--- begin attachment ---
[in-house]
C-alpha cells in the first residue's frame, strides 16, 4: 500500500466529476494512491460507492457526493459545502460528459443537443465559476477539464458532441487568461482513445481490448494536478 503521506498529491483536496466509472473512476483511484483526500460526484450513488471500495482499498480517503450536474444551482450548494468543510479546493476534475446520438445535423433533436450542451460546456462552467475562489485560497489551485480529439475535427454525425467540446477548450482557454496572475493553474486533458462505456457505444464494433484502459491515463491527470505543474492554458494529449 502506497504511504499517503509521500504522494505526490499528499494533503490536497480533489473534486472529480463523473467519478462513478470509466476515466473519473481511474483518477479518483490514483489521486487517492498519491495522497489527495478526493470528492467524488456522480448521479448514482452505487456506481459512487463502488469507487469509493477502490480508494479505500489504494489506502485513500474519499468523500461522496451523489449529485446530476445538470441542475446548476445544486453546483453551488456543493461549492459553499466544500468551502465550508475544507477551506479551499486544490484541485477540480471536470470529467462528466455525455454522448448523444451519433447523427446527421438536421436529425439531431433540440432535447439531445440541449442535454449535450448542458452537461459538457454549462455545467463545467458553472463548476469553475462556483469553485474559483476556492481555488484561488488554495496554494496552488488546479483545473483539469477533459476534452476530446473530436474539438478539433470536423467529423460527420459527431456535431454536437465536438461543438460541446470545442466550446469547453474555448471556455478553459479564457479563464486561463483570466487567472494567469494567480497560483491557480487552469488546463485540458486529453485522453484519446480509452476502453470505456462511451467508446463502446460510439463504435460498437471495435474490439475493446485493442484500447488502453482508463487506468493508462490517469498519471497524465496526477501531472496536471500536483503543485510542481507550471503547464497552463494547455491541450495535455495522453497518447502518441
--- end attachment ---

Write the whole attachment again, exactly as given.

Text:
[in-house]
C-alpha cells in the first residue's frame, strides 16, 4: 500500500466529476494512491460507492457526493459545502460528459443537443465559476477539464458532441487568461482513445481490448494536478 503521506498529491483536496466509472473512476483511484483526500460526484450513488471500495482499498480517503450536474444551482450548494468543510479546493476534475446520438445535423433533436450542451460546456462552467475562489485560497489551485480529439475535427454525425467540446477548450482557454496572475493553474486533458462505456457505444464494433484502459491515463491527470505543474492554458494529449 502506497504511504499517503509521500504522494505526490499528499494533503490536497480533489473534486472529480463523473467519478462513478470509466476515466473519473481511474483518477479518483490514483489521486487517492498519491495522497489527495478526493470528492467524488456522480448521479448514482452505487456506481459512487463502488469507487469509493477502490480508494479505500489504494489506502485513500474519499468523500461522496451523489449529485446530476445538470441542475446548476445544486453546483453551488456543493461549492459553499466544500468551502465550508475544507477551506479551499486544490484541485477540480471536470470529467462528466455525455454522448448523444451519433447523427446527421438536421436529425439531431433540440432535447439531445440541449442535454449535450448542458452537461459538457454549462455545467463545467458553472463548476469553475462556483469553485474559483476556492481555488484561488488554495496554494496552488488546479483545473483539469477533459476534452476530446473530436474539438478539433470536423467529423460527420459527431456535431454536437465536438461543438460541446470545442466550446469547453474555448471556455478553459479564457479563464486561463483570466487567472494567469494567480497560483491557480487552469488546463485540458486529453485522453484519446480509452476502453470505456462511451467508446463502446460510439463504435460498437471495435474490439475493446485493442484500447488502453482508463487506468493508462490517469498519471497524465496526477501531472496536471500536483503543485510542481507550471503547464497552463494547455491541450495535455495522453497518447502518441